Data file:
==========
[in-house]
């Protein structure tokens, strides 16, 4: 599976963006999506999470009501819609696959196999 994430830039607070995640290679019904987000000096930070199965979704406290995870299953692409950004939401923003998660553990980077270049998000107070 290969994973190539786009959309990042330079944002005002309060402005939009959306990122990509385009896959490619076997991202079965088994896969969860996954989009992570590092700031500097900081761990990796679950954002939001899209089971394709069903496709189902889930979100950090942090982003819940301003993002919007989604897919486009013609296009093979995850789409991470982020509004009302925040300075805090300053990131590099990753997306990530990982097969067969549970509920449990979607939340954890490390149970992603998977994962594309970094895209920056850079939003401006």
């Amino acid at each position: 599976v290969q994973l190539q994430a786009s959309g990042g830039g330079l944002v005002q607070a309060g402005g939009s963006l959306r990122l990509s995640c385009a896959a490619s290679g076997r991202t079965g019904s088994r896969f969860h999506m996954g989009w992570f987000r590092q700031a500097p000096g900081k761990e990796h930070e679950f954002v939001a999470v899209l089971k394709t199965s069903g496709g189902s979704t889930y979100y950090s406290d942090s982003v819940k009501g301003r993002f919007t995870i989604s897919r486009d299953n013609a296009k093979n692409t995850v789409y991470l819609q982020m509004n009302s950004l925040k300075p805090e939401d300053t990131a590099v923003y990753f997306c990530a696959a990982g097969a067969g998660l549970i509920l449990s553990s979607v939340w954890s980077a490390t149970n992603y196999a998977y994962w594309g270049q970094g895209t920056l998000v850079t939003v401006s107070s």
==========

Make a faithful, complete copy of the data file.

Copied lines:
[in-house]
């Protein structure tokens, strides 16, 4: 599976963006999506999470009501819609696959196999 994430830039607070995640290679019904987000000096930070199965979704406290995870299953692409950004939401923003998660553990980077270049998000107070 290969994973190539786009959309990042330079944002005002309060402005939009959306990122990509385009896959490619076997991202079965088994896969969860996954989009992570590092700031500097900081761990990796679950954002939001899209089971394709069903496709189902889930979100950090942090982003819940301003993002919007989604897919486009013609296009093979995850789409991470982020509004009302925040300075805090300053990131590099990753997306990530990982097969067969549970509920449990979607939340954890490390149970992603998977994962594309970094895209920056850079939003401006």
């Amino acid at each position: 599976v290969q994973l190539q994430a786009s959309g990042g830039g330079l944002v005002q607070a309060g402005g939009s963006l959306r990122l990509s995640c385009a896959a490619s290679g076997r991202t079965g019904s088994r896969f969860h999506m996954g989009w992570f987000r590092q700031a500097p000096g900081k761990e990796h930070e679950f954002v939001a999470v899209l089971k394709t199965s069903g496709g189902s979704t889930y979100y950090s406290d942090s982003v819940k009501g301003r993002f919007t995870i989604s897919r486009d299953n013609a296009k093979n692409t995850v789409y991470l819609q982020m509004n009302s950004l925040k300075p805090e939401d300053t990131a590099v923003y990753f997306c990530a696959a990982g097969a067969g998660l549970i509920l449990s553990s979607v939340w954890s980077a490390t149970n992603y196999a998977y994962w594309g270049q970094g895209t920056l998000v850079t939003v401006s107070s």